Dining in Dublin: L. Mulligan Grocer

Housed in an old grocer’s on the border of Northside’s Stoneybatter/Arbour Hill neighborhood, this gastropub is off the beaten path of better-known (and much pricier) restaurants like The Winding Stair, but what you get in service, atmosphere, and culinary delight is worth making this gem of a place the destination.

Though the front is a pub where you can get a pint, Mulligan’s doesn’t serve Guinness. Instead, they have curated an outstanding list of whiskeys and Irish craft beer (microbrews), and for each starter and main, they will suggest a beer or whiskey pairing.

Like Winding Stair, Mulligan’s has embraced the locavore movement:

Our beef is grass fed and Irish. Our sausages come from TJ Crowe in Tipperary and Jack McCarthy in Cork.

Our fish is from Kish Fish. They text us every day to tell us what is fresh! We are committed to serving sustainable species of fish on our menu. Our pork, eggs and chook are free-range & Irish. Our black pudding is made in Fermanagh with Irish blood (a rarity!).

Our sourdough is baked by Rossa in Le Levain bakery. Our brown bread is made to Colin’s mum’s recipe, often using buttermilk left over from making our Connemara whiskey butter.

Behind the pub in the back are heavy wood-block tables set with teas lights and wildflowers. Menus come fastened inside of old books. There are games and a trivia night.

The second time we went, we had the same waitress and she remembered us--remembered exactly where we sat. I think we were memorably half-mad with the good food and our freedom from the loony bin for a few hours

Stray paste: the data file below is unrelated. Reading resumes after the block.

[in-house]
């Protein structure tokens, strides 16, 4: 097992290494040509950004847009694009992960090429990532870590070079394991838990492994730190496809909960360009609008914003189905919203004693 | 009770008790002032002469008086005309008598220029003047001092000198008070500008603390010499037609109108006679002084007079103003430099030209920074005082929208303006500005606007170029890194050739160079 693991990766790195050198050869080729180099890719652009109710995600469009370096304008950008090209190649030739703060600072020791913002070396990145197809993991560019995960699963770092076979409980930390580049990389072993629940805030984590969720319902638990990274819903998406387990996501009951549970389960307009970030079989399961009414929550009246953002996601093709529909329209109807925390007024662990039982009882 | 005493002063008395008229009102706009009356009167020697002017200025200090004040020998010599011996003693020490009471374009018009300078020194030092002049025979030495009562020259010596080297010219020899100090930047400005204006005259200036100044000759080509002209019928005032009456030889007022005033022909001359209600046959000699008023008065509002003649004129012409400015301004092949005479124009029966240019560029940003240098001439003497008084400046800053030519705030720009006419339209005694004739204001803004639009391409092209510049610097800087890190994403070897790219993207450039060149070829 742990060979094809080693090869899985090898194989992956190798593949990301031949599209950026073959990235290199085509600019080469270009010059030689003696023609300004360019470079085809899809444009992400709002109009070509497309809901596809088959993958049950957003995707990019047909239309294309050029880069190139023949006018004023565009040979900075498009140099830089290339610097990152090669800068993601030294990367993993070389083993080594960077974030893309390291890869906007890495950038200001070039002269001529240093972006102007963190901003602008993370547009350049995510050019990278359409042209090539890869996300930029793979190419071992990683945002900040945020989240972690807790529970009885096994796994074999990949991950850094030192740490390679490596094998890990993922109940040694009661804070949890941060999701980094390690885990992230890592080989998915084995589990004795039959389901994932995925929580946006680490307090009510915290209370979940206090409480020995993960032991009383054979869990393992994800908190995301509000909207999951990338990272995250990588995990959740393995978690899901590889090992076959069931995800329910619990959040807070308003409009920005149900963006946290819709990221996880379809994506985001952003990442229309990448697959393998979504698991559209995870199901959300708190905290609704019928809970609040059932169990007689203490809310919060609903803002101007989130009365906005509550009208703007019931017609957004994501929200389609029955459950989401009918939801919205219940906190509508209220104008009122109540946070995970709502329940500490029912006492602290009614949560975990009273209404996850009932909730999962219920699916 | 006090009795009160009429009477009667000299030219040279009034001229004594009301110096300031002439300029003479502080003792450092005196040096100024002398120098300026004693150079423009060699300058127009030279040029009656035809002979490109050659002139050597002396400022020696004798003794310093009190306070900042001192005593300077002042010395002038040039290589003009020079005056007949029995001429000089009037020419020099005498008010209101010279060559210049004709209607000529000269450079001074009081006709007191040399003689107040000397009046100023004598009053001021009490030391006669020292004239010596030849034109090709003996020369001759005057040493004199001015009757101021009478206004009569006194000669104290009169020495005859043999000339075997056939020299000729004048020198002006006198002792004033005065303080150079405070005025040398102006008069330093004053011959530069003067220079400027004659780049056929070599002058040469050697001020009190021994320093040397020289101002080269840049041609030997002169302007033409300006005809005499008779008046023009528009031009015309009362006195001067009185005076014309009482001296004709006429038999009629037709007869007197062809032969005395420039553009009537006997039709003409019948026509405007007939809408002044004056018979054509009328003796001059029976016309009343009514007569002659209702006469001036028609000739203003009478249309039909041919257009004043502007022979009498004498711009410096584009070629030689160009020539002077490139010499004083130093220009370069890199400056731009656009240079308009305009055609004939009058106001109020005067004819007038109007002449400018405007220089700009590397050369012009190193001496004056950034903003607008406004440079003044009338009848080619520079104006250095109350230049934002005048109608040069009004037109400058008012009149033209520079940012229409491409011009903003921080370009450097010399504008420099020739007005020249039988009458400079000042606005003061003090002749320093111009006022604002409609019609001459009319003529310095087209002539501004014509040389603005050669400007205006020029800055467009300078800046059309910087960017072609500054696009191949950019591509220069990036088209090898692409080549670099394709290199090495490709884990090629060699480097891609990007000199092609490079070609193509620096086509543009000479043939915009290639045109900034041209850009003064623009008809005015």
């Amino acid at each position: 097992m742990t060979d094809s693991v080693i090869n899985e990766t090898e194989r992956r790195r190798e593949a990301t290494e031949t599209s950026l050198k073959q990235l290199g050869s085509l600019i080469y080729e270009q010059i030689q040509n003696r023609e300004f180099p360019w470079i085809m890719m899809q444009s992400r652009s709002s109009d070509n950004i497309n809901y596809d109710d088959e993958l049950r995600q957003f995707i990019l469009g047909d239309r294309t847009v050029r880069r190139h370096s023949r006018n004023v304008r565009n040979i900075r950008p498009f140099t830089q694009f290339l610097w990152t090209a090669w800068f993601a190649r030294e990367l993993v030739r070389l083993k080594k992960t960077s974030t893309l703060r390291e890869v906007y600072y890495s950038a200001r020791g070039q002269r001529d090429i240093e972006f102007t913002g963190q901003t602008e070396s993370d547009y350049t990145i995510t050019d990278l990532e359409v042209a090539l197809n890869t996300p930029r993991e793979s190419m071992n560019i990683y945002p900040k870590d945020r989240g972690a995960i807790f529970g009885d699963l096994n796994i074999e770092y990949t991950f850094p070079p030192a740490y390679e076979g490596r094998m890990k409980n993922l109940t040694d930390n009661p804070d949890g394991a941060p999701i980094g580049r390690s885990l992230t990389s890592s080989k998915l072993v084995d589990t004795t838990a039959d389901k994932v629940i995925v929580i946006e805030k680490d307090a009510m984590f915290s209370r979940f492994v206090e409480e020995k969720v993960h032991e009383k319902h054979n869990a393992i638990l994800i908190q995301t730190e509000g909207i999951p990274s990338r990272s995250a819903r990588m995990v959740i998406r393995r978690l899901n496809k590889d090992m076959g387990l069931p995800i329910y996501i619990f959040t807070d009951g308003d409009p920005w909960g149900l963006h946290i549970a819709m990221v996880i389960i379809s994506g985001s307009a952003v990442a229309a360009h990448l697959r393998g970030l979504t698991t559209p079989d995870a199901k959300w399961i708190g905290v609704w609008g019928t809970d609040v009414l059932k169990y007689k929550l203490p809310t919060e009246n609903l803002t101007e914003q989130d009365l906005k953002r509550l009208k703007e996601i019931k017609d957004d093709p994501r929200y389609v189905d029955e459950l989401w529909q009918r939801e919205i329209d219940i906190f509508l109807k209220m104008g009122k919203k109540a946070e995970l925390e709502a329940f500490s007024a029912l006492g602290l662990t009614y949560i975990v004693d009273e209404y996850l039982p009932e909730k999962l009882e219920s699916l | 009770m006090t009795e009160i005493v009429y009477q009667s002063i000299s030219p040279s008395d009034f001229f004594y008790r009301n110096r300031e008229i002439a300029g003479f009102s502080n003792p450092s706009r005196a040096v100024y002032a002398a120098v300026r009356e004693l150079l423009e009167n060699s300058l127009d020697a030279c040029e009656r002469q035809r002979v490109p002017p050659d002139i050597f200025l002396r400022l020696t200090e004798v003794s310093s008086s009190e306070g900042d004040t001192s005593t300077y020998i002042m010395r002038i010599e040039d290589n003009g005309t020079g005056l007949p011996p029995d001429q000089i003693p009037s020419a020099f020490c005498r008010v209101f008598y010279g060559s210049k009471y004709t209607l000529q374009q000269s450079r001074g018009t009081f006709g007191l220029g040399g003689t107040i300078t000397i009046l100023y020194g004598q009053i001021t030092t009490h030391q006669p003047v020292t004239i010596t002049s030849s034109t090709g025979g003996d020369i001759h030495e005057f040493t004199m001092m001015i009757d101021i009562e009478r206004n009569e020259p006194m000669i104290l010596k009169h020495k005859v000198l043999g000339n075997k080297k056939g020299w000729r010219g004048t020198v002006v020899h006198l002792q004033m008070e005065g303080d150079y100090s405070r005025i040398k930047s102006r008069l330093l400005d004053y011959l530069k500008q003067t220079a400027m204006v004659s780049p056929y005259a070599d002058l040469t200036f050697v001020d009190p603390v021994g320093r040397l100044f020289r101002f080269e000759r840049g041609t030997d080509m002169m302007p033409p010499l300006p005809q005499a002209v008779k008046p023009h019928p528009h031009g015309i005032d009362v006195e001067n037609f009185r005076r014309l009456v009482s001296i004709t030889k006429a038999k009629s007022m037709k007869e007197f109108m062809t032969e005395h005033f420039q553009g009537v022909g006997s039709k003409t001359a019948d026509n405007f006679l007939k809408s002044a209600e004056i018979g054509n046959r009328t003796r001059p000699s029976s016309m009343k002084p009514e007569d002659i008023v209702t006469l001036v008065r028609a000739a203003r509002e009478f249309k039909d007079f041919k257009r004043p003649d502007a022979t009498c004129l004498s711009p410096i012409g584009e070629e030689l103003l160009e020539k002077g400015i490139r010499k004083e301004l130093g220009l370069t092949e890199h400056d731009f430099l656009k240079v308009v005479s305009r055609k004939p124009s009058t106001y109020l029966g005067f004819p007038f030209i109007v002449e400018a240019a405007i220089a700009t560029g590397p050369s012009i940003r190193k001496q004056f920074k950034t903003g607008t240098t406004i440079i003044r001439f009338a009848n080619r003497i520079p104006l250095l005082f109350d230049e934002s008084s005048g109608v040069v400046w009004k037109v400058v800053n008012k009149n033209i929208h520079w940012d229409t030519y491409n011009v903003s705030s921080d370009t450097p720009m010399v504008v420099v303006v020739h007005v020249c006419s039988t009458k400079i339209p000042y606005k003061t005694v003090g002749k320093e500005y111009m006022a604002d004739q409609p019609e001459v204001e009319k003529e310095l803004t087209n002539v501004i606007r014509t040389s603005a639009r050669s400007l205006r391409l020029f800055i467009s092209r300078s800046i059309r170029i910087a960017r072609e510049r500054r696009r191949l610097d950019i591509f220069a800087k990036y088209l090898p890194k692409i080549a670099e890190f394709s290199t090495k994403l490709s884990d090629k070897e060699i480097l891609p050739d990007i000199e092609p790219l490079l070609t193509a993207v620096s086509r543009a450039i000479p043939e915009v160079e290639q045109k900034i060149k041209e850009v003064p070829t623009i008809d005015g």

Until I ate at Anita Lo’s Annisa in NYC, the egg after brunch was never given much thought. But Anita elevated the egg to showstopper with her slow-cooking technique. So I was intrigued by the Scotch egg as starter at Mulligan’s, and was not disappointed. I now crave this egg regularly.

Vegetarian Scotch Egg, cradled in a seasoned chickpea batter with a Dijon and Mullagaloe relish

Mains sampled include lamb burger, breaded Haddock, and this steak.

Steak with Connemara whiskey butter, spinach, and twice-cooked chips.

On our first visit, we finished our meal with a delectable apple crumble. The last time, because we were going out to a party afterward, we opted for an after-dinner Irish coffee. We got the Runcible Spoon (named in honor of this Irish foodie blog), with fresh-pressed coffee and sea salted liquer. Yum.

The bill comes in an old tin, and tucked inside is a paper bag filled with jelly candies. They are sweet touches to this vibrant, warm place, but even without them the outstanding fare and price-point make this our top Dublin restaurant so far (with the tapas place Port House coming in at a close second.) If you are visiting and interested in sampling the re-imagining of Irish fare, make sure to visit Mulligan’s.

L Mulligans, 18 Stoneybatter, Dublin 7. Reservations recommended.

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